Next, I put together a Google Form to collect potential questions — and all of you readers helped enormously in providing them. I received several hundred “workplace quandaries,” sifted through them, and placed several as placeholders next to potential episodes. That outline went out for review, and after a few weeks, we got the approval to move forward with a pilot.
(I should note here: during this time, my agent was working to solidify a contract with Crooked. You get paid a “development fee” that’s approximately the same as writing a short feature for a well-paying magazine for doing all of the work to get to pilot, and then, if the show is picked up, you’re paid a flat fee per episode plus a percentage of the ad revenue that I still honestly don’t completely understand but I promise I will. The money matters, of course, but I’m also thinking of the podcast in conjunction with the work I do here, in this newsletter, as well as any future books I write about work, etc. etc. Plus it flexes a very different creative muscle than writing, and I love/benefit from that).
For the pilot, we wanted a co-host with whom I was already comfortable — and who had a good mix of warmth, real workplace wisdom, and humor as a gateway into the show. Put differently, we wanted Josh Gondelman. (If you’re not familiar with Josh’s work, he’s a stand-up, author, and former writer for Last Week Tonight with John Olivier and former head writer for Desus & Mero). We put together three questions from the big list, gave them to Josh ahead of time so he could get his head around some of his potential answers, and went for it.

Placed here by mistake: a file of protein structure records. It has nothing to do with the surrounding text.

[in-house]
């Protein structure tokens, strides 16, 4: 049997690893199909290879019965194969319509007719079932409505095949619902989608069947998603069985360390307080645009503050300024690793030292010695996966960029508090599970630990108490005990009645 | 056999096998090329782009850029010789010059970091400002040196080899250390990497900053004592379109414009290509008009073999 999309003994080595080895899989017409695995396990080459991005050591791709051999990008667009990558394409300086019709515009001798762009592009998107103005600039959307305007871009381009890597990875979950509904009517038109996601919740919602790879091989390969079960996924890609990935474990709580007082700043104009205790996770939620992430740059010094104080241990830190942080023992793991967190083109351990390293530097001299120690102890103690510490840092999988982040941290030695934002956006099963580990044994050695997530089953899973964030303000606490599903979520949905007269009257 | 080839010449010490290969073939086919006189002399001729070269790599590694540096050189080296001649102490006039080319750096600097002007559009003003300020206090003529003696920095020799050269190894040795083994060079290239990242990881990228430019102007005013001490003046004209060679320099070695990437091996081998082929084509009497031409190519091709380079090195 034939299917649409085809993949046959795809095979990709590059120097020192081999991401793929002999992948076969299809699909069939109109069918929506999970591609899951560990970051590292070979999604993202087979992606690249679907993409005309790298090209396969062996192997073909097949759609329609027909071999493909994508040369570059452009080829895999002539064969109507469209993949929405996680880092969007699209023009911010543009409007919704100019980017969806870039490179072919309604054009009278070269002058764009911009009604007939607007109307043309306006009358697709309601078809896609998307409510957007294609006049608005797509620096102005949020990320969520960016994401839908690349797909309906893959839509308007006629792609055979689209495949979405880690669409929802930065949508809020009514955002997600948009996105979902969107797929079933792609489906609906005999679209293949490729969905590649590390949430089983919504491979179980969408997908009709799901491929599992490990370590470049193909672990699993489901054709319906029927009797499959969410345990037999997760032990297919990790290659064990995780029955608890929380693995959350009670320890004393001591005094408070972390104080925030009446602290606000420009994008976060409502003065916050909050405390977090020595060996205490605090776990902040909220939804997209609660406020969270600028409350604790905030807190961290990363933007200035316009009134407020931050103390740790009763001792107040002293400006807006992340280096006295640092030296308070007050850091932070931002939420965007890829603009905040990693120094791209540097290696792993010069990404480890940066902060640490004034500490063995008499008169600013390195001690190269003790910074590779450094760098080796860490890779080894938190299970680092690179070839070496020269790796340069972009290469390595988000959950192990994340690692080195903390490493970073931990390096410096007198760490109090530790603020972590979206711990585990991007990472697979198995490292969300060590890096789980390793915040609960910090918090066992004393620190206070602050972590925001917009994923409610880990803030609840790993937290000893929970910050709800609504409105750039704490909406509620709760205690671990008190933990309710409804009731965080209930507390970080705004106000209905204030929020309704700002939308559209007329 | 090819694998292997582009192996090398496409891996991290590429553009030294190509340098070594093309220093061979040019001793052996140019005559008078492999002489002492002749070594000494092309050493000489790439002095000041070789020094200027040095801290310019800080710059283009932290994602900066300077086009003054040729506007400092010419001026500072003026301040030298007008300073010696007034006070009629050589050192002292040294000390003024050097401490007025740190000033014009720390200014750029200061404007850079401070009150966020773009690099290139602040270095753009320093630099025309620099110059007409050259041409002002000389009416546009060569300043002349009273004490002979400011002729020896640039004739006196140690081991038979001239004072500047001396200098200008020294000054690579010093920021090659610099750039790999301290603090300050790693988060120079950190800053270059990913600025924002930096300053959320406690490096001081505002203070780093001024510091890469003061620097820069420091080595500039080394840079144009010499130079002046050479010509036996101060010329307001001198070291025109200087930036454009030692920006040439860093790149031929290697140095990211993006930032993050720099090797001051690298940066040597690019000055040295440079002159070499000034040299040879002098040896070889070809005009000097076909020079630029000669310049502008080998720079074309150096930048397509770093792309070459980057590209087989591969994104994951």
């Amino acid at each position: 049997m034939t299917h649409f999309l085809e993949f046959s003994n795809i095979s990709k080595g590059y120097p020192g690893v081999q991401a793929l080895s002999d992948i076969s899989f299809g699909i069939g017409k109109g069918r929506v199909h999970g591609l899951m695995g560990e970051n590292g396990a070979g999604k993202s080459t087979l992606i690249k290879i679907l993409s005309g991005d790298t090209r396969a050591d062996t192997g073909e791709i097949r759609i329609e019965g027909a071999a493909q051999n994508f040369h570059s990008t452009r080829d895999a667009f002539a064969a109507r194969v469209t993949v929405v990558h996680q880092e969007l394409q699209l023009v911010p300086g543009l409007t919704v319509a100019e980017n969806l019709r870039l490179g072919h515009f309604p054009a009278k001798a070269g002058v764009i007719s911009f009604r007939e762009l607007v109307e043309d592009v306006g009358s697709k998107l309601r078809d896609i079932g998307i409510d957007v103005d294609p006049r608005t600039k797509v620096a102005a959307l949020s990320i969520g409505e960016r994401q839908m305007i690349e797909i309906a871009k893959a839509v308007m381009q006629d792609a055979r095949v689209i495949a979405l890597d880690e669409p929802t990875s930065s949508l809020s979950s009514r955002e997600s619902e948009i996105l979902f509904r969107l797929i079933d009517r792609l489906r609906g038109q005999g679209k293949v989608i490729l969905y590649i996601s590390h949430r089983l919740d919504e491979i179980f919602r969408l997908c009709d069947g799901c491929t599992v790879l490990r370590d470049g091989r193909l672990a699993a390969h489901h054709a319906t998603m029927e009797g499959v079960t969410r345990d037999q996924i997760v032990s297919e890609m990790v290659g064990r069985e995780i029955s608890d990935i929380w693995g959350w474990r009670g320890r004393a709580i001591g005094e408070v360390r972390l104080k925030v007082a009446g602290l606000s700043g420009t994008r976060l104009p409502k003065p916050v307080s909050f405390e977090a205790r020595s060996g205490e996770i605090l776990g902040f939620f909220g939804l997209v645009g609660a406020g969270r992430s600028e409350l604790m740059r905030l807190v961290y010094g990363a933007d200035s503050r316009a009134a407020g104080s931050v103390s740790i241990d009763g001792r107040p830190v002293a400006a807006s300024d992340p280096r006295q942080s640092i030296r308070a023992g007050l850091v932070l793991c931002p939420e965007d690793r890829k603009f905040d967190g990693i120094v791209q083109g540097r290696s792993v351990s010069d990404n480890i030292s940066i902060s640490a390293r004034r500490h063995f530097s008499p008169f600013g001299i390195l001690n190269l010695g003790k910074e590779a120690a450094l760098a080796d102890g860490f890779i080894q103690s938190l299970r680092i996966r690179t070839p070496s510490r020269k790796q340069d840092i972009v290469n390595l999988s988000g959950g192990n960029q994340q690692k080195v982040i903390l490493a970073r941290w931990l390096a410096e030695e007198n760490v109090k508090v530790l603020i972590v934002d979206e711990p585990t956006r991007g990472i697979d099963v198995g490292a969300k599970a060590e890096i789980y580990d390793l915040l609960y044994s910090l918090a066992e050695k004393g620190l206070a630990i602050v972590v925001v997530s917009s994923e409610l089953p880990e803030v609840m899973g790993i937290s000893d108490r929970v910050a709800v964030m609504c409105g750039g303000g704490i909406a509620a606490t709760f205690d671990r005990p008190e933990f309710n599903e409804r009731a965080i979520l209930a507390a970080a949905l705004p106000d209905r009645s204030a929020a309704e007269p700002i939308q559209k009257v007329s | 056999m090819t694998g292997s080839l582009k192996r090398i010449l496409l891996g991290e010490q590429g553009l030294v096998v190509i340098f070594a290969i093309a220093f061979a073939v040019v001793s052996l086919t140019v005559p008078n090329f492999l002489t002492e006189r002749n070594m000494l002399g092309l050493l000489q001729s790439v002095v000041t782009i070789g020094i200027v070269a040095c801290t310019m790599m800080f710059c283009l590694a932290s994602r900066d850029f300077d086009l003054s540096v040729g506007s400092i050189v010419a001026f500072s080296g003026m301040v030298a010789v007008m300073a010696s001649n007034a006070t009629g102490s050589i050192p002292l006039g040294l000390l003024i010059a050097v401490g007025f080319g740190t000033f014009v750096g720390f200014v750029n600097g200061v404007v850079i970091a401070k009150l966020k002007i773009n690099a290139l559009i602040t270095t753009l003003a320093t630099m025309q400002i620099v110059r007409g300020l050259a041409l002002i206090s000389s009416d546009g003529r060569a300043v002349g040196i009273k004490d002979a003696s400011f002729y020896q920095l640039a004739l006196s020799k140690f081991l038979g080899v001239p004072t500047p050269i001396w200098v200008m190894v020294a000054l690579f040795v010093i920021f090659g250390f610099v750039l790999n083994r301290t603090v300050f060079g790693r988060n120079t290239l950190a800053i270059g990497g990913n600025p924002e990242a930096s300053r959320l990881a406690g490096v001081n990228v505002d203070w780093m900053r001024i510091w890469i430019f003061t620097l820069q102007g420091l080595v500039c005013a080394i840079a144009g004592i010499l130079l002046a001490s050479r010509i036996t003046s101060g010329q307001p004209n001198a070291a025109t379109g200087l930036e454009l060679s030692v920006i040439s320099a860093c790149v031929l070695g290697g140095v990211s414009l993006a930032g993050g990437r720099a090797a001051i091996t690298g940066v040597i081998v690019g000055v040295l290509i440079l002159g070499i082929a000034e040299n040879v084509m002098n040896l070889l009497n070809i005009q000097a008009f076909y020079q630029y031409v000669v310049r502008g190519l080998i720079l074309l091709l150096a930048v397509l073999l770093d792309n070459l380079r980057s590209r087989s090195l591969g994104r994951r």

Pre-Covid, I’m pretty sure everyone would be going to recording studios to do their end of the recording process — that’s certainly what I did whenever I went on a podcast pre-Covid back in Missoula, schlepping down to the local NPR affiliate on the University of Montana campus where I’d illegal park and cross my fingers. But now, hosts have set-ups at home. I have a decent mic and record in a small room, sitting on the ground with the laptop on the bed and the mic on the bed frame, with the curtains drawn and the dogs sequestered in another room. Co-hosts either have decent mics or can record on their cell phones, and Melody can make it sound pretty good if not excellent. (Most listeners have become accustomed to this new variable quality normal, too).
In podcasts like Work Appropriate, you generally don’t record the intro until after you’ve recorded the interview/podcast itself. I wrote a draft of an intro to the ep that had to do double-duty as an intro to the podcast as a whole and to me, its host. This was, as you can imagine, not easy. We went through many drafts, and then recorded, and went through many more drafts.